• Pipeline represents grand illusion
    August 23,2014
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    Kudos to Bruce Hiland for speaking truth to flummery and clearly stating the truth about Vermont Gas Systems’ machinations regarding its Addison-Rutland pipeline project (“Cornwall’s opposition to gas line,” Herald, Aug. 17).

    The column should be required reading for everyone who is uncertain about the VGS plan to expand its coverage or who might be even marginally impacted by it.

    Hiland makes a number of well-stated points, far too many to mention here, but two should be especially noted.

    The first is that the VGS contract to carry natural gas to the International Paper mill in Ticonderoga, N.Y., is a business arrangement, not a matter of public service. VGS has sought, in the face of strong protests, easements from private property owners along the route, and has suggested, none too subtly, that it is willing to declare the right of eminent domain as a means to obtaining those easements.

    The question is, why, for the sake of a business-to-business contract — not a public service project — between a Canadian gas supplier and a New York paper mill run by a company headquartered in Tennessee, should any Vermont landowner be pressured into giving up land?

    Second is what Hiland calls “happy talk” about all the promised benefits to the region. Hiland refers to VGS’ grand illusion as “a frothy mix of exaggerations based on questionable assumptions and optimistic projections.” If any alert consumer reading or listening to VGS’ dream talk were to apply the “if it sounds too good to be true” test, the clear answer coming back would be: “It is.”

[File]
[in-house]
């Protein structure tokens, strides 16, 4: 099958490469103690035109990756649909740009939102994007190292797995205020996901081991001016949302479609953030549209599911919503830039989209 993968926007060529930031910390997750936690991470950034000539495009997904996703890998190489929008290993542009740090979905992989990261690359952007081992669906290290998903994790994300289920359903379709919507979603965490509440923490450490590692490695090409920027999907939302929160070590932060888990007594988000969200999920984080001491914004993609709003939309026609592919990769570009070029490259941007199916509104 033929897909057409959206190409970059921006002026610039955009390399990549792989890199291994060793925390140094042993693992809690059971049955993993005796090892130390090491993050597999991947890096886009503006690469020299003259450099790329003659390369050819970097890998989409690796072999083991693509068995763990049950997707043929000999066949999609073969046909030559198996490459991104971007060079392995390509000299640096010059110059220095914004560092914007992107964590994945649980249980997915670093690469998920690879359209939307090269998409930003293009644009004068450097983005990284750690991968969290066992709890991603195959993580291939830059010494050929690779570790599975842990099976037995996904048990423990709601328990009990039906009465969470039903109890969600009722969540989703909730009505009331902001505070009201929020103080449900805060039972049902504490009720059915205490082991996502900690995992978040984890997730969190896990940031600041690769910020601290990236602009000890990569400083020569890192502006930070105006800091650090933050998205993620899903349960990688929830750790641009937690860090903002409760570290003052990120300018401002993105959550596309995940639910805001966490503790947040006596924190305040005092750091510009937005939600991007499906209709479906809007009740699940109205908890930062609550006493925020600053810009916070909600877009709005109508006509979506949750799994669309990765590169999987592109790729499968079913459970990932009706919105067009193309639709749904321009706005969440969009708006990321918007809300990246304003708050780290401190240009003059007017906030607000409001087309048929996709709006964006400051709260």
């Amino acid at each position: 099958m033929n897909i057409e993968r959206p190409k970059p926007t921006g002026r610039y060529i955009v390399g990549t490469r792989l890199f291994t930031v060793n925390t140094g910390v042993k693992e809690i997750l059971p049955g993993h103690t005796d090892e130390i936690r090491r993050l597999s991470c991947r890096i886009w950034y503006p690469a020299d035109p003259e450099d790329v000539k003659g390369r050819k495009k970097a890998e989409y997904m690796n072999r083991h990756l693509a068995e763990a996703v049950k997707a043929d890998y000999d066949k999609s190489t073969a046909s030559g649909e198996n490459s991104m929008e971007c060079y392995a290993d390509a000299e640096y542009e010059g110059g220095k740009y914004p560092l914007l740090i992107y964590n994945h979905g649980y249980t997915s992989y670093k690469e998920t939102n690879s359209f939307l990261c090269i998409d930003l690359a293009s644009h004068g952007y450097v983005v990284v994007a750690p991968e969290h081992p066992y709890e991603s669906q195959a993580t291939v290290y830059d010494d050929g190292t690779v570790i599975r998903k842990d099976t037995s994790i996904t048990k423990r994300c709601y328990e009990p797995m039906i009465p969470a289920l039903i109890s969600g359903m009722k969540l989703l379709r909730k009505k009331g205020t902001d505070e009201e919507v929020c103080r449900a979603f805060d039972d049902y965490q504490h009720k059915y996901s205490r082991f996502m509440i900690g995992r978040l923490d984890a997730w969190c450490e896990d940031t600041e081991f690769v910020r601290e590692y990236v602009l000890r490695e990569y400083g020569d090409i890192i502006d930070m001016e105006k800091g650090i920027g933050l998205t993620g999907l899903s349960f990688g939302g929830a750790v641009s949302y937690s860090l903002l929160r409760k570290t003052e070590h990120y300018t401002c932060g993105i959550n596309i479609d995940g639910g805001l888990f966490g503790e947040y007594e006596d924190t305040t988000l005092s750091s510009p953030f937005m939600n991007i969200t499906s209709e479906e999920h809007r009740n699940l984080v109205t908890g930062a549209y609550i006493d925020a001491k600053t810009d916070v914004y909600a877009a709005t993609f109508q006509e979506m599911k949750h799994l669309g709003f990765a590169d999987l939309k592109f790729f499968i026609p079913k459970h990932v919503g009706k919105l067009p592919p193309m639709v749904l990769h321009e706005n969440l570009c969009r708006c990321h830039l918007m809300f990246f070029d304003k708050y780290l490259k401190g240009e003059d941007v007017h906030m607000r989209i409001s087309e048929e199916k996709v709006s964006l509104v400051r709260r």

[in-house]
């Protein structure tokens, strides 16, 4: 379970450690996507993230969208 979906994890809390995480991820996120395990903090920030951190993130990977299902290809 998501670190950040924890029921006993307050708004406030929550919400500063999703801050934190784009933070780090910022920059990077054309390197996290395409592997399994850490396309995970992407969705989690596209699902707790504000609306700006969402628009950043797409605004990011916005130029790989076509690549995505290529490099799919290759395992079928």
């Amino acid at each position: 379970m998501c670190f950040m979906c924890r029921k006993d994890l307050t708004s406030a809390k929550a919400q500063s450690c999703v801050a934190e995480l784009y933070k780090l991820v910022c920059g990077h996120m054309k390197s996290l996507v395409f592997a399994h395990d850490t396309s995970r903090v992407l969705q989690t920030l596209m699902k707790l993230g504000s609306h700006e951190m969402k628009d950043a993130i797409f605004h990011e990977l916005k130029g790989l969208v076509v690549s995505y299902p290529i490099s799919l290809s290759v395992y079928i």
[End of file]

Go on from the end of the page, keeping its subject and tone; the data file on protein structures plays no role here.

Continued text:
It’s hardly surprising that the Public Service Board buys into VGS’ shtick. That group has never met a utility it didn’t climb into bed with. But for Rutland’s mayor, Board of Aldermen, business, commerce and development leaders, to be taken in by the smoke and mirrors, even after VGS pulled their bait-and-switch tactic, raising the price tag by 50 percent, is beyond reasonable belief. And judging by a cheerleading editorial (“The pipeline push,” Aug. 1), apparently even the editorial board of this newspaper believes the emperor is wearing clothes.

    Anyone with a financial stake and/or a vote in the Rutland area should read Hiland’s piece, online at ww.rutlandherald.com under the “opinion” tab. VGS’ frothy mix of talk should be met with one syllable: “No.”

    RICHARD L. BROWN

    Rutland
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